Fairyland Caverns is located at 1400 Patten Road in Rock City, high atop the east face of Lookout Mountain in Walker County, Georgia. Rock City is open for self-guided tours from 8:30 a.m. to dusk.
Before gaining entrance to Fairyland Caverns, visitors to Rock City explore ancient rock formations as they wander though quiet woodland paths and gardens that wind and snake through the 14-acres of fabulous greenery.
The trail carries you onward, through Goblin’s Underpass, under 1000-Ton Balanced Rock, to a 100-foot waterfall that cascades down the mountain at the world-famous Lover’s Leap, and the famous Swing-A-Long suspension Bridge that spans nearly 200 feet.
And standing at the Seven States Flag Court, legend has it, that on a clear day, one can see Tennessee, Kentucky, Virginia, North Carolina, South Carolina, Georgia and Alabama in the distance.
Visitors will also see a solitary red-capped gnome who sits on the brink of a mountain boulder (like Rodin’s “Thinker” statue) as he looks down into the valley below.
Finally, you find yourself at the tunnel entrance to Fairyland Caverns.
As you descend through a long series of cave-like galleries, elves and gnomes are perched on trapezes and simulated rock shelves. There is also the Castle of the Gnomes, the Carnival of the Gnomes and gnomes brewing moonshine in a still.
Toward the end of the cavern you come upon The Mother Goose Village where staged-scenes from your favorite fairy tale characters abound, including Humpty Dumpty, Three Little Pigs, Little Boy Blue, Little Miss Muffit and the Cow That Jumped Over The Moon.
In conjunction with its 80th Anniversary, Rock City has several other new additions, including an audio tour and the return of the gnomes in the new Gnome Valley installation.
The mascot for Rock City Gardens is a white-bearded gnome named Rocky. He appears on advertising brochures and in the form of person in a Rocky Costume who welcomes visitors to the park.
NOTE: Rock City is so named because people in the region thought the rocks on top of Lookout Mountain looked like city buildings and the natural pathways within the rocks looked like streets. Rock City is 1,700 feet above sea level.
Rock City began when real estate developer Garnet Carter purchased 700-acres to build a housing development in 1924. He called the neighborhood Fairyland (after his wife’s love of European folklore) and named the streets after fairytale characters, for example, Red Riding Hood Trail, and Peter Pan Road. Garnet, the inventor of miniature golf, owned the Tom Thumb golf franchise.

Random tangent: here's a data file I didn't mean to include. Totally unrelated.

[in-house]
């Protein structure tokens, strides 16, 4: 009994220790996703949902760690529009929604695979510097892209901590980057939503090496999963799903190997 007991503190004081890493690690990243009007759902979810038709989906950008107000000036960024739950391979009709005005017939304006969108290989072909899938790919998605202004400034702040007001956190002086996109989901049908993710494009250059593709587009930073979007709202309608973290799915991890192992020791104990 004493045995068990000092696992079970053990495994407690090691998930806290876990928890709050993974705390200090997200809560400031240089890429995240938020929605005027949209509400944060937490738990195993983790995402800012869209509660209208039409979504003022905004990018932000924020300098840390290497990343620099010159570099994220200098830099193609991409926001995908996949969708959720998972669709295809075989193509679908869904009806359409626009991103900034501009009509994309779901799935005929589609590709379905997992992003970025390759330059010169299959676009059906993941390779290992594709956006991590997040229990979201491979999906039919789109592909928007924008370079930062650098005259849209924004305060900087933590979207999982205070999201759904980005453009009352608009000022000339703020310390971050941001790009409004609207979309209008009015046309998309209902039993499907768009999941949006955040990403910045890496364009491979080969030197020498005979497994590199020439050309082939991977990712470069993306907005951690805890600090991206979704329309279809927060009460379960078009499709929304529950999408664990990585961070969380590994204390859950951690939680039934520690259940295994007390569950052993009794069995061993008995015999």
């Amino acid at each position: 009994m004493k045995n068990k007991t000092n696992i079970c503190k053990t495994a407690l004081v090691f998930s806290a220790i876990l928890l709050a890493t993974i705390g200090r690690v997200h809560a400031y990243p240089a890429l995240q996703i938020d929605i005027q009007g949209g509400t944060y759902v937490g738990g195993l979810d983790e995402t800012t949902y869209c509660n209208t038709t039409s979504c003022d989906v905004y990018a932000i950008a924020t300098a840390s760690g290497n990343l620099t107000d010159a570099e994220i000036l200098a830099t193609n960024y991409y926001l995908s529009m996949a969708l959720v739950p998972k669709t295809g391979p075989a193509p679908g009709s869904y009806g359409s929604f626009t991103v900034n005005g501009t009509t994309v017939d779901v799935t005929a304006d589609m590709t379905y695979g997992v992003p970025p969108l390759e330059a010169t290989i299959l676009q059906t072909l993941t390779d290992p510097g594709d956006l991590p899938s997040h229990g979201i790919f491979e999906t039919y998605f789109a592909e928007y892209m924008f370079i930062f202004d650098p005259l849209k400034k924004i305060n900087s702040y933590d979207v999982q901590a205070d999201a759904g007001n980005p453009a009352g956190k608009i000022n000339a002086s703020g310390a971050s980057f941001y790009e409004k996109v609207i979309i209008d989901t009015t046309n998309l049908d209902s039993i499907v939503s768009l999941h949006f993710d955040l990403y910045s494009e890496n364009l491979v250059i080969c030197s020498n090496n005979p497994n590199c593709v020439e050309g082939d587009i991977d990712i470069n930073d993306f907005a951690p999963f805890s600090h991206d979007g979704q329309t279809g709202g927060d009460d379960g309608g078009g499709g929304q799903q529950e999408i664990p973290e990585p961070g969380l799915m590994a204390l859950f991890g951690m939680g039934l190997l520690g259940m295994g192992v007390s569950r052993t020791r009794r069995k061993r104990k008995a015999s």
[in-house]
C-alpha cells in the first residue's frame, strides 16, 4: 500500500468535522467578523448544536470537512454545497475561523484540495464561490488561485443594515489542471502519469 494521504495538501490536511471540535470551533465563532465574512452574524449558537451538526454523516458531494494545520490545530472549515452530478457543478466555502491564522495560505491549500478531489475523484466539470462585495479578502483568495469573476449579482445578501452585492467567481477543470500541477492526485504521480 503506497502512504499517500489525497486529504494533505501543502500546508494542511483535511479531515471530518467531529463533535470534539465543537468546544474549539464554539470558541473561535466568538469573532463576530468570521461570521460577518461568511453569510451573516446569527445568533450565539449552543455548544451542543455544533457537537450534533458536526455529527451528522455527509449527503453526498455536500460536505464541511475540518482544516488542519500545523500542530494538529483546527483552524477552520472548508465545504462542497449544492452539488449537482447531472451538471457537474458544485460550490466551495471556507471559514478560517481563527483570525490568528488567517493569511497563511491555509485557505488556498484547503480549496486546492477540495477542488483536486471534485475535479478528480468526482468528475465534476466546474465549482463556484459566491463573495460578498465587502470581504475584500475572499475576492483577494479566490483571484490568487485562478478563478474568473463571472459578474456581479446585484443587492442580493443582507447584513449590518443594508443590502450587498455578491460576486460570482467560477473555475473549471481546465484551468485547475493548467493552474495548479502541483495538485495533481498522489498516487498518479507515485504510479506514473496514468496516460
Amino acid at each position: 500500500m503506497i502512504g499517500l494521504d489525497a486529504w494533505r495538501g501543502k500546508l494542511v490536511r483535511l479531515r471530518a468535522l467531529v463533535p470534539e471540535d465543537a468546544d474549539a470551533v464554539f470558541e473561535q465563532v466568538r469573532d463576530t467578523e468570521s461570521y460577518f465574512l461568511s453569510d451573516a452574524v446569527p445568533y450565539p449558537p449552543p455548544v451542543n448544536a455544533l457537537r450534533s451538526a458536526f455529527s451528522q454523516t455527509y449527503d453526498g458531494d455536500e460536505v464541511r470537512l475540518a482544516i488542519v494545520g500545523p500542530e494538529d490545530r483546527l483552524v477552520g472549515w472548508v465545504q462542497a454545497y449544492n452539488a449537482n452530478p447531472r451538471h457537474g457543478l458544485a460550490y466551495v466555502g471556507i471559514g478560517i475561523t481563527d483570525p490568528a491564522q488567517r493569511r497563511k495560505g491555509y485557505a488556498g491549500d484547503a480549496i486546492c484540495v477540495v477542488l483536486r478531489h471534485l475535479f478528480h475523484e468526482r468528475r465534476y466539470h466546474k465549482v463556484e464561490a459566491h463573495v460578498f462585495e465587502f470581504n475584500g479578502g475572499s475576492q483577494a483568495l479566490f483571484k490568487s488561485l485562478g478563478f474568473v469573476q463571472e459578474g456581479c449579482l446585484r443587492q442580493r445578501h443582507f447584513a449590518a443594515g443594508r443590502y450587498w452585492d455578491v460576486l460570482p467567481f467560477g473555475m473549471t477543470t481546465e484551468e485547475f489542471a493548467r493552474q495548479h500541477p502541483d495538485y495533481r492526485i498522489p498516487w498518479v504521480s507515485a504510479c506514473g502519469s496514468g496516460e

While Carter was off building houses, his wife, Frieda took it upon herself to plant 400 species of trees, flowers and shrubs amidst the large stone bounders in an area near the Fairyland housing development.
On May 21, 1932, the Carters opened up Frieda’s Rock City Garden as a tourist attraction to showcase the natural wonders of the mountain and the graceful gardens dotted with imported German gnomes.
In 1947, Frieda Carter with the talents of Atlanta sculptor Jessie Sanders, began drilling through the rock to create the cave for Fairyland Caverns as an homage to her favorite childhood fairy tales. The narrow man-cave has blacklight-sensitive 3-D dioramas of gnomes and fairy tale scenes every ten feet or so.
In 1964, Sanders completed Mother Goose Village, based on the characters in various nursery rhymes. It is situated in the center of a dark room the size of a small auditorium toward the end of Fairyland Caverns.
To attract customers to Rock City Gardens, Garnet Carter hired Clark Byers to travel the highways and back roads of the region to paint the message SEE ROCK CITY on barns and birdhouses from Michigan to Texas to Florida. The idea worked and attracted people from all over. Eventually, Byers painted over 800 barns. Today, fewer than 70 remain to lead the way to this magical Georgia roadside attraction.
For the 80th Anniversary of Rock City in 2012, Jim Byers, the son of the original barn painter and Don Parris were commissioned to repaint the surviving signs, many of those are on the National Register of Historic Places.
Since the death of Garnet (1954) and Frieda (1964) ownership of the Rock City attraction has remained in the family.
c/o Rock City
1400 Patten Road,
Lookout Mountain, GA 30750